Having barely scratched the surface of the mouth bar of the San Jacinto West Fork, FEMA and the Army Corps will pack up their gear next week and call their job done. Last-ditch pleas by the City of Houston, Harris County and the State of Texas to get the federal government to extend its dredging program have fallen on deaf ears, perhaps because of the shifting of disaster relief funds to the construction of migrant detention facilities.
Regardless, the bottom line is this: the Corps and FEMA will leave millions of cubic yards of sediment in place without restoring conveyance of the West Fork to a prior good condition.
The pullout caps months of arguments over how much sediment Harvey deposited. The City estimated 1.4 million cubic yards and the Corps 500,000.
According to City Council Member Dave Martin, the Corps agreed Harvey deposited 1.4 million cubic yards of sediment in the river near the mouth bar. The Corps also agreed, said Martin, that there was nothing wrong with the Tetra Tech study that arrived at that total.
Waffling by Corps
As late as last Friday, Martin said, the Corps agreed to write a letter to FEMA, recommending dredging more than the 500,000 cubic yards. The letter would say that almost a million cubic yards of Harvey-related sediment remained in the river and should be removed. However, at a meeting in Austin this Tuesday, the Corps revealed that FEMA told it not to write the letter. The Corps now intends to demobilize equipment as soon as it finishes dredging 500,000 cubic yards from the mouth bar. That should only take until next week.
These developments confirm speculation that the Corps “backed into” the 500,000 cubic yard number for reasons unrelated to Harvey. Mystery still surrounds how they arrived at that number. The Corps refused to release many documents related to their decision. A review of their 4-page analysis obtained from the City found numerous issues, logical flaws, and questionable assumptions – uncharacteristic of the Corps.
With the year-long dredging program now almost complete and perhaps less than a quarter of the sediment removed that is required to restore the natural flow of the river, what will happen next? We have some hope.
- The Corps has finally approved Berry Madden’s property as a storage site for 500,000 cubic yards. That should be enough to get the next phase of the program started while the City seeks additional storage sites.
- The City has committed to a maintenance dredging program according to Martin.
- The State and Harris County have earmarked $30 million and $10 million respectively to continue dredging.
- Additional funds may become available early next year through SB7.
- Callan Marine has agreed to remain on site and do the dredging.
Your Help Is Needed
However, to make that money stretch far enough to finish the job, we will need FEMA and the Corps to designate the remaining sediment as Category A. City Council Member Dave Martin is sending this letter to all congressional and senatorial representatives in the area. Designating the sediment as Category A will:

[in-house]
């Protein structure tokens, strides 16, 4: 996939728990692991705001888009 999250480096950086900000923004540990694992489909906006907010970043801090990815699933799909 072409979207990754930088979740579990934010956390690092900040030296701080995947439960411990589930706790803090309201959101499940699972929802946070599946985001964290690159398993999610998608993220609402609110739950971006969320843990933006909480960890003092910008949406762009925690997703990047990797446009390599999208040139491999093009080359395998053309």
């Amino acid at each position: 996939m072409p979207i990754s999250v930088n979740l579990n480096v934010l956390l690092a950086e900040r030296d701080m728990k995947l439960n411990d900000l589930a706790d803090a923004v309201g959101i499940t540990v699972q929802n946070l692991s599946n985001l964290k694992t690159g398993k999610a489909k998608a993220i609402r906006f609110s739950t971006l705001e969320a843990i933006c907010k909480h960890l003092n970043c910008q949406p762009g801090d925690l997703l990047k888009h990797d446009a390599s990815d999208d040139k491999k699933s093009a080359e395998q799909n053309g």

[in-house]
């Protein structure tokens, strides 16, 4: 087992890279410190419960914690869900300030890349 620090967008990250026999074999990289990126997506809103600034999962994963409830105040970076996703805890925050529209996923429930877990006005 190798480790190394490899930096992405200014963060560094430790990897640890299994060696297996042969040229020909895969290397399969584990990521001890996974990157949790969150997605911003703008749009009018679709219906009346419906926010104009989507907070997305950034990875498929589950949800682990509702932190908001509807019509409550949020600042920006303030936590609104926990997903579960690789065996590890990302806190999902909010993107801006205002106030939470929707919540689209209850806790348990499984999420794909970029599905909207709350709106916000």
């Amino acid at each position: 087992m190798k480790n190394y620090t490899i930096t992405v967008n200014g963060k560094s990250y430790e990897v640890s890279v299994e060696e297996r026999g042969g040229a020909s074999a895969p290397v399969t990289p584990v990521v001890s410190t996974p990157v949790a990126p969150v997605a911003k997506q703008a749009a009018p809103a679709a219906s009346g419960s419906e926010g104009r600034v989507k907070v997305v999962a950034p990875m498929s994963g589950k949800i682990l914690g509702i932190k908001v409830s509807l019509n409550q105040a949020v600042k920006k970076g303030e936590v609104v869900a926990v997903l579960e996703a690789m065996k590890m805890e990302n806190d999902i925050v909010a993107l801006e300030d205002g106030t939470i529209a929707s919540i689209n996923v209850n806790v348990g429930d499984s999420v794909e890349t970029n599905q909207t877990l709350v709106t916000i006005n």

- Enable reimbursement from FEMA
- Allow the City of Houston to utilize existing resources and pre-positioned contracts.
- Save nearly $20 million associated with mobilization.
Please Contact These Officials
Here’s how you can help. Send the letter below to:
Tell them that you support the Category A designation and see the mouth bar removal as crucial to public safety with a letter like the one below.
Subject: PLEASE CLASSIFY MOUTH BAR REMNANTS AS CATEGORY A
Thank you for helping to make dredging of the San Jacinto West Fork a priority. It will help reduce flooding, protect property, save lives, and improve public safety.
However, part of the existing mouth-bar located at the confluence of the San Jacinto River and Lake Houston remains.
I’m writing to enlist your support in urging the Federal Emergency Management Administration (FEMA) to designate that remaining debris as Category A for reimbursement.
Category A designation will allow the City of Houston to:
- Utilize existing resources and pre-positioned contracts
- Save nearly $20 million associated with mobilization
- Protect life, property and safety
Field data collected by the City of Houston and provided to FEMA demonstrates that the remaining debris was directly associated with Hurricane Harvey. As of August 20, 2019, the City of Houston has proactively secured a third United States Army Corps of Engineers permitted disposal site needed for the additional debris.
Your assistance is crucial to rehabilitate the San Jacinto River to its prior good condition. Please urge FEMA to grant this Category A designation. It will let the City of Houston continue rebuilding from Harvey.
Posted by Bob Rehak on 8/30/2019 with drone photo from BCAeronautics
731 Days since Hurricane Harvey